Autore: Ernesto Burgio /
Systems biology, systems immunology, systems biomedicine: from genetics to epigenetics /
If in the XX century a weak concept of Ego seemed to come forward in the Western culture, in the context of biology, and in particular in the field of immunology, a strong idea of Ego/Self prevailed as opposed to the Not Self: this opposition is more evident in the strenuous fight against the microbial world, conceived as radically different, dangerous, hostile. This strong idea of Self is based on the disciplines of genetics, microbiology and immunology: on Koch’s postulates designed to establish a causal relationship between a microbe and a disease; on Mendelian inheritance, according to which our somatic characters would be inherited and vertically transmitted from generation to generation, following precise laws of dominance and invariance; on the Crick dogma, according to which our DNA contains the program to build our phenotype; on immunogenetics.
Yet in the last decade something began to change: the new surprising findings in the field of molecular biology -especially genomic sequencing and high- throughput RNA techniques- have challenged this model, in particular by discovering the constitutive interactions of our organism with symbiotic microorganisms that disrupt the boundaries that had characterized so far our biological individuality. Our immune self appears now to be composite and incessantly in the making, the result of continuous interactions between genome and environment: an epigenetic, metagenomic, ologenomic and ever -changing individuality not only at a phenotypical/systemic level, but alsoat a molecular one. As for the concept of self/nonself ‘discrimination’, this is a delusion.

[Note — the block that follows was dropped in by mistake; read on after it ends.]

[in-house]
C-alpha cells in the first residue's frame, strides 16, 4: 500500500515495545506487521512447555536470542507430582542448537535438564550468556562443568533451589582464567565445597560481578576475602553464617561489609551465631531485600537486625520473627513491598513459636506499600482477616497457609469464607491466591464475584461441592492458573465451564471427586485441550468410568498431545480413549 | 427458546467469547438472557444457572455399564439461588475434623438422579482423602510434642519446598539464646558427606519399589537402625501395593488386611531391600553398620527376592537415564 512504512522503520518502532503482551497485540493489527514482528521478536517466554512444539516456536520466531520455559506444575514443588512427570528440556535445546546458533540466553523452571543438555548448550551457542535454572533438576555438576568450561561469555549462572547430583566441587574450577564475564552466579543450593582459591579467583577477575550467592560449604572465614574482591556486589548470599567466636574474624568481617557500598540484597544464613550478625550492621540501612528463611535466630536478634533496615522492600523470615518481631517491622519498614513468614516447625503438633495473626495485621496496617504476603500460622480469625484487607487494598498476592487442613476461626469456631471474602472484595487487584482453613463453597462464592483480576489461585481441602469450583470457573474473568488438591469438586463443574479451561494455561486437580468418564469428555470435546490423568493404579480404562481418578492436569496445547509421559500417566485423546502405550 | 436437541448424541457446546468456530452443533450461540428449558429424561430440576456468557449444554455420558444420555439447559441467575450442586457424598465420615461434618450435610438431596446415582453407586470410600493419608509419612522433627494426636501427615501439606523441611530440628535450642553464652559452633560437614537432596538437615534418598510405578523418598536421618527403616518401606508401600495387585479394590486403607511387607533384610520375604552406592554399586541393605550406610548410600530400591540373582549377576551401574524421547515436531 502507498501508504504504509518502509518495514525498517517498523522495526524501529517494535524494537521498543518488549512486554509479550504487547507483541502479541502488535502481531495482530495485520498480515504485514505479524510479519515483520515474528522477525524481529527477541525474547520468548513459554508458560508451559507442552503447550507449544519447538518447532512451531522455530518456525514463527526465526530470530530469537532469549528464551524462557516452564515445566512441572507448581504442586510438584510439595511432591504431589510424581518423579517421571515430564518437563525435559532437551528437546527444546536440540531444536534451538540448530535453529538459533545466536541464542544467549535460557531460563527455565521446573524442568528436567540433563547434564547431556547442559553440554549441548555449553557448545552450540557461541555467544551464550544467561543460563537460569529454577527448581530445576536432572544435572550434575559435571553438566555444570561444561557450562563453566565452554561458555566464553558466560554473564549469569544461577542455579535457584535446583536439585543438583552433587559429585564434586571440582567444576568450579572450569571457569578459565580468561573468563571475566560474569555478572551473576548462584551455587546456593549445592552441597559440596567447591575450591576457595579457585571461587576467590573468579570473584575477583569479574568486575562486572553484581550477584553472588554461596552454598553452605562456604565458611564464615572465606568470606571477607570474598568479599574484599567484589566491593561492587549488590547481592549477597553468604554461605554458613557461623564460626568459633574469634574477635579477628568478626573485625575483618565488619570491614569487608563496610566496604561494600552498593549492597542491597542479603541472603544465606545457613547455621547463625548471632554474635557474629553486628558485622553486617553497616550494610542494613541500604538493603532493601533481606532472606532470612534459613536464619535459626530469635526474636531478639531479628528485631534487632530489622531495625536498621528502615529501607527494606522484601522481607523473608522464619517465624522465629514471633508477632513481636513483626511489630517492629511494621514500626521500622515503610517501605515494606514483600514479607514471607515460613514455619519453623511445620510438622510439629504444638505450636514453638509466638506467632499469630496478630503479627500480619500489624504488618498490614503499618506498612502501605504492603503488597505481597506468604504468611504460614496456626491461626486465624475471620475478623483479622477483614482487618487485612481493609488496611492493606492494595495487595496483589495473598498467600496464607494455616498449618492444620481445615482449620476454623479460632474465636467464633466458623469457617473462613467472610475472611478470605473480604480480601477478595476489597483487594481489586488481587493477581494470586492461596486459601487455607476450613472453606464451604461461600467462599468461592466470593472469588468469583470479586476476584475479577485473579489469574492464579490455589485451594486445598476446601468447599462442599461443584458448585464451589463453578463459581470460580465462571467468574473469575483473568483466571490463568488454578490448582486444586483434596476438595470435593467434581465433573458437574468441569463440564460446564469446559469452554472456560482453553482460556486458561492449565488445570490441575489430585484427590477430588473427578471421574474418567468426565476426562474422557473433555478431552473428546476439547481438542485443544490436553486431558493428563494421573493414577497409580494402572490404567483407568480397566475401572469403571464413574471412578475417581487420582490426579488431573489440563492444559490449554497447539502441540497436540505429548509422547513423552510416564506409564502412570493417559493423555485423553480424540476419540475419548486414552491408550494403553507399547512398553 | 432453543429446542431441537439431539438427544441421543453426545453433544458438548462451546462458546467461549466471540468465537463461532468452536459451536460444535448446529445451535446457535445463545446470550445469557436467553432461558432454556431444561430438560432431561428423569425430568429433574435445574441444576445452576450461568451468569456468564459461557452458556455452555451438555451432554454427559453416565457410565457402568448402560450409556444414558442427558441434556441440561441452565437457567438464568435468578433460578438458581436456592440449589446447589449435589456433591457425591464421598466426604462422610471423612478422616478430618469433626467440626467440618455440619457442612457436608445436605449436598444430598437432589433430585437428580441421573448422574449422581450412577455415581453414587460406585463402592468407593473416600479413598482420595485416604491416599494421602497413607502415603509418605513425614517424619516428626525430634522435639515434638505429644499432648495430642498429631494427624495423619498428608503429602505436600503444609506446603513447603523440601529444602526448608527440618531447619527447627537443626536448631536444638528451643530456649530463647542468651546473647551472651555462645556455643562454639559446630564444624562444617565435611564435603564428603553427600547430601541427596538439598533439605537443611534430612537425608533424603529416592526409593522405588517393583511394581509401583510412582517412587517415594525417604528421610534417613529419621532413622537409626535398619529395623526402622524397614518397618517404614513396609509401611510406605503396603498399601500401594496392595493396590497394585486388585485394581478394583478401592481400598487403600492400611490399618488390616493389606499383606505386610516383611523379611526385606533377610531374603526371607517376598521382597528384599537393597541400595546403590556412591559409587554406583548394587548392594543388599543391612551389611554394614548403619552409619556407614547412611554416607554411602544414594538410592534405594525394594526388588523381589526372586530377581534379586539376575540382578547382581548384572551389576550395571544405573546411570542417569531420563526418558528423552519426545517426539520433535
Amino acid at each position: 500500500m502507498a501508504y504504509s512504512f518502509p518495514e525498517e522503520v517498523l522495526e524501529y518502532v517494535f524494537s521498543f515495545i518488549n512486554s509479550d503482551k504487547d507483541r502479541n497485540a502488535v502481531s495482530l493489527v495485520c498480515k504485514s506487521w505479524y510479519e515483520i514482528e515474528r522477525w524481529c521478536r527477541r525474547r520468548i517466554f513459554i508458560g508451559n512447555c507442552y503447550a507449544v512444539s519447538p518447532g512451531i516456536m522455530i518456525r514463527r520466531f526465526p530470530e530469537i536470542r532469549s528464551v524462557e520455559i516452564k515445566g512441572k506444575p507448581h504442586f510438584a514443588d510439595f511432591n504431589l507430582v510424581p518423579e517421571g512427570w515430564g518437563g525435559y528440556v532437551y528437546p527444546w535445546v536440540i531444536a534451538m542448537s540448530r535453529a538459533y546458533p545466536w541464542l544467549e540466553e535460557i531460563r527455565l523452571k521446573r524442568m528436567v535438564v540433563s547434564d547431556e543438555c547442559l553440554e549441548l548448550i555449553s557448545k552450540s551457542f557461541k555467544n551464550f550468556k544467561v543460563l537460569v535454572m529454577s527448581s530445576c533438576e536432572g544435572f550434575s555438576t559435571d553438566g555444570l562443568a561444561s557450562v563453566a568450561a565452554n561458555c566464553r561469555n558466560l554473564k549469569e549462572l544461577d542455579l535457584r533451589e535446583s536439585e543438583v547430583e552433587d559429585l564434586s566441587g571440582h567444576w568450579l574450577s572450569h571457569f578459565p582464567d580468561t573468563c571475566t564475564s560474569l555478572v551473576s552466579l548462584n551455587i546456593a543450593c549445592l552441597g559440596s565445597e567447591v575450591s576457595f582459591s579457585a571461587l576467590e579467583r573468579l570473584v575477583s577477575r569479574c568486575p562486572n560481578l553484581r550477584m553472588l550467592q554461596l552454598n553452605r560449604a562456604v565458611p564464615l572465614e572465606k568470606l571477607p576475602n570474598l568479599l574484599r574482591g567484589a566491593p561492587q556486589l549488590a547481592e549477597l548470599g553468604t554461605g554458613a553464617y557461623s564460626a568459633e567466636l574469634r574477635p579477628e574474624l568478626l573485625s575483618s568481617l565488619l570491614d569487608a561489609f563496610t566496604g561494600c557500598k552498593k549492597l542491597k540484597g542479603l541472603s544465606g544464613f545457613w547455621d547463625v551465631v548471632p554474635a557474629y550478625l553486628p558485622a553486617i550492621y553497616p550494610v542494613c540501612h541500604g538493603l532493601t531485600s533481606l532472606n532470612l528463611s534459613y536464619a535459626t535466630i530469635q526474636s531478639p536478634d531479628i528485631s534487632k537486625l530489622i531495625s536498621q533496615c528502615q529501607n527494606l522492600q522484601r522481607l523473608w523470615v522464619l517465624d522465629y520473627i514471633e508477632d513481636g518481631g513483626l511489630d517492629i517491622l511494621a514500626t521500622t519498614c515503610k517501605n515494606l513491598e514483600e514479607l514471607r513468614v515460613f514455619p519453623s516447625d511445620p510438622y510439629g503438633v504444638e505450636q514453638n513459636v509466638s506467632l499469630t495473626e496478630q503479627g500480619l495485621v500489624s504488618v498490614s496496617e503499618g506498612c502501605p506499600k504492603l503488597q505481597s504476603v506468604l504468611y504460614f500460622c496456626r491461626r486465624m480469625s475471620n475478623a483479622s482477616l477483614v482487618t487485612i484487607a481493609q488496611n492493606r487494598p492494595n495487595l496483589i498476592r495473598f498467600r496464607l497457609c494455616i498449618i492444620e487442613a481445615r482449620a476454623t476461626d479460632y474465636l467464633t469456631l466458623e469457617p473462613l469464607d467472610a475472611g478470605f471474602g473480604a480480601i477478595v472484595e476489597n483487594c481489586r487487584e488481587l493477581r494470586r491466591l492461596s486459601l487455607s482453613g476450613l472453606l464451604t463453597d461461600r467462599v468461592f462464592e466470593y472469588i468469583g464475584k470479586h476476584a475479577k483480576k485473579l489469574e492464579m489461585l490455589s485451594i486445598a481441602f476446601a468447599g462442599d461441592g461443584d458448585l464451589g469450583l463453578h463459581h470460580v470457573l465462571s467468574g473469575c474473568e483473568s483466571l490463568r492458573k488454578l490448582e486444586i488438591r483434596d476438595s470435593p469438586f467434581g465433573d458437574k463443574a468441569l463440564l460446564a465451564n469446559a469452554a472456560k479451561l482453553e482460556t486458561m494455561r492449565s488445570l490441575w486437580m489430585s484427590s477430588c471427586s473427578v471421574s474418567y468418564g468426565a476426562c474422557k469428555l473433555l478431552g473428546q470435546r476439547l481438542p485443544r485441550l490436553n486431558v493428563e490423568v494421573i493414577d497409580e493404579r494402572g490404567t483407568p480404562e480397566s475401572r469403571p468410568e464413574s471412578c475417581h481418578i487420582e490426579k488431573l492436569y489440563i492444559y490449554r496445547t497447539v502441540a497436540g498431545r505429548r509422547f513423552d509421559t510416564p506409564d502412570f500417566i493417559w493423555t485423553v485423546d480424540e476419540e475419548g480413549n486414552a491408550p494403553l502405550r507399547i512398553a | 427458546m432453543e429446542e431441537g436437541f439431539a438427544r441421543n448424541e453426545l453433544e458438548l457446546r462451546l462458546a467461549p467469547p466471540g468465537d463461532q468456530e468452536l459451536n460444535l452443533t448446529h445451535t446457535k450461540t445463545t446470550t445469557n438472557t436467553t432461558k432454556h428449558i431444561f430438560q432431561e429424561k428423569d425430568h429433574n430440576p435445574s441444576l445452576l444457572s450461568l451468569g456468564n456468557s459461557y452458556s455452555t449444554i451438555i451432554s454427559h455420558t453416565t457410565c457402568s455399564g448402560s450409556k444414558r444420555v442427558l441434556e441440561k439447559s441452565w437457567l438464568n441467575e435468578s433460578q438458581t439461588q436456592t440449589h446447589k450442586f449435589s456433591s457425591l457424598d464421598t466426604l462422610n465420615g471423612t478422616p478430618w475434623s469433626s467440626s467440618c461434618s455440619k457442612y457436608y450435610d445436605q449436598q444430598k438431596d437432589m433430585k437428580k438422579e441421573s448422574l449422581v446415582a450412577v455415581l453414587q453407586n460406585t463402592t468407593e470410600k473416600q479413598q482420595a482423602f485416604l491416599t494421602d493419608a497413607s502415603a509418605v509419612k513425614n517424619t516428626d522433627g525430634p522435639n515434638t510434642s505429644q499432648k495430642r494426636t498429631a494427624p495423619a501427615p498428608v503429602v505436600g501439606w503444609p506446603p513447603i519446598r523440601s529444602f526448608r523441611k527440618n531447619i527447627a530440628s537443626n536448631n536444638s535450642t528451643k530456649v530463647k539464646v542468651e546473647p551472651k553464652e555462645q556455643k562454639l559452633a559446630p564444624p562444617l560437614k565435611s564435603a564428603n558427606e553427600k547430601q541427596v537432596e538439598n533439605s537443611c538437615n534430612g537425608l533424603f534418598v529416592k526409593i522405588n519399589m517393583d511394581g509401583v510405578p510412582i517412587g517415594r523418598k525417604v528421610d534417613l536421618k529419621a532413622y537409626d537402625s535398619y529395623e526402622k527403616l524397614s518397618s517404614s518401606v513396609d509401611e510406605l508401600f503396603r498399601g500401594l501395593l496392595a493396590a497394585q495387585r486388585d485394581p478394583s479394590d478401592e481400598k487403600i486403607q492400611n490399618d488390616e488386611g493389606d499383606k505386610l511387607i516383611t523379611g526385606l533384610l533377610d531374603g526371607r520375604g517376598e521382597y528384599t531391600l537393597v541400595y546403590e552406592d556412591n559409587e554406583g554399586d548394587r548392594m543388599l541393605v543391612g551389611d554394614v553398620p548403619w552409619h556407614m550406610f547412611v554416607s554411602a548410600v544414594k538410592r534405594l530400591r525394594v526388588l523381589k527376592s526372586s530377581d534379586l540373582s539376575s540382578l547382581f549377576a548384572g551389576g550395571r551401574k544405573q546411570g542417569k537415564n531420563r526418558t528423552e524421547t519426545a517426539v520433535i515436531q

The world is not divided between the self and the not- self (foreign). The immune system does not ‘know’ the difference. Only obedience to theimmunological rules defines what is tolerated and what is intolerable. SELF IS ONLY THAT COLLECTION OF POTENTIAL IMMUNOGENS THAT CANNOT STIMULATE A RESPONSE (or only a subliminal one) AT THAT TIME AND PLACE! This inability, which we name immunological tolerance (or paralysis o r anergy or suppression or idiotype network regulation), is the result of a multitude of central and peripheral down -regulatory mechanisms that have acted according to their own rules. Any ‘foreign’ epitope can become ‘self’ if administered appropriately, and any ‘self’ epitope can become ‘foreign’ and cause autoimmune disease, if tolerance is overcome with an adjuvant, by an intercurrent infection, by molecular mimicry, or by a variety of other means. 1The Danger model allows for a definition of self that is dynamic and non- exclusive: a living, changing, definition that allows us to come out of the cold war attitude of ‘us
Versus them’ to a new view of global inter -relationships2 Metchnikoff described a physiological role for inflammation, and for him, the building of an organism was a problem that preceded its defense. For Metchnikoff, inflammation and immunity were subsidiary conditions of animal development; these situations were particular to the construction of metacellular harmony3.
Animals cannot be considered individuals by anatomical or physiological criter ia because a diversity of symbionts are both present and functional in completing metabolic pathways and serving otherphysiological functions. Similarly, these new studies have shown that animal development is incompletewithout symbionts4.
The immune response is also not simply a function of the host; the pathogen itself and regulated variationsin its virulence along with complex interplay with the rest of the microbiome can all lead to variationin the innate immune response5
1 Silverstein AM There is only one immune system! The view from immunopathology Seminars in Immunology (2000) 12, 173–178
2 Anderson CC, Matzinger P Danger: the view from the bottom of the cliff Seminars in Immunology, (2000) 12, 231–238
3 Ramos GC Inflammation as an Animal Development Phenomenon Clinical and Developmental Immunology (2012) doi:10.1155/2012/983203
4 Gilbert SF, Sapp J, Tauber AI. A symbiotic view of life: we have never been individuals. Q Rev Biol. (2012) 87 (4):325-41.
5 Gardy JL, Lynn DJ, Brinkman FS, Hancock RE. Enabling a systems biology approach to immunology: focus on innate immunity . Trends Immunol . (2009) 30(6):249-62. doi: 10.1016/j.it .2009.03.009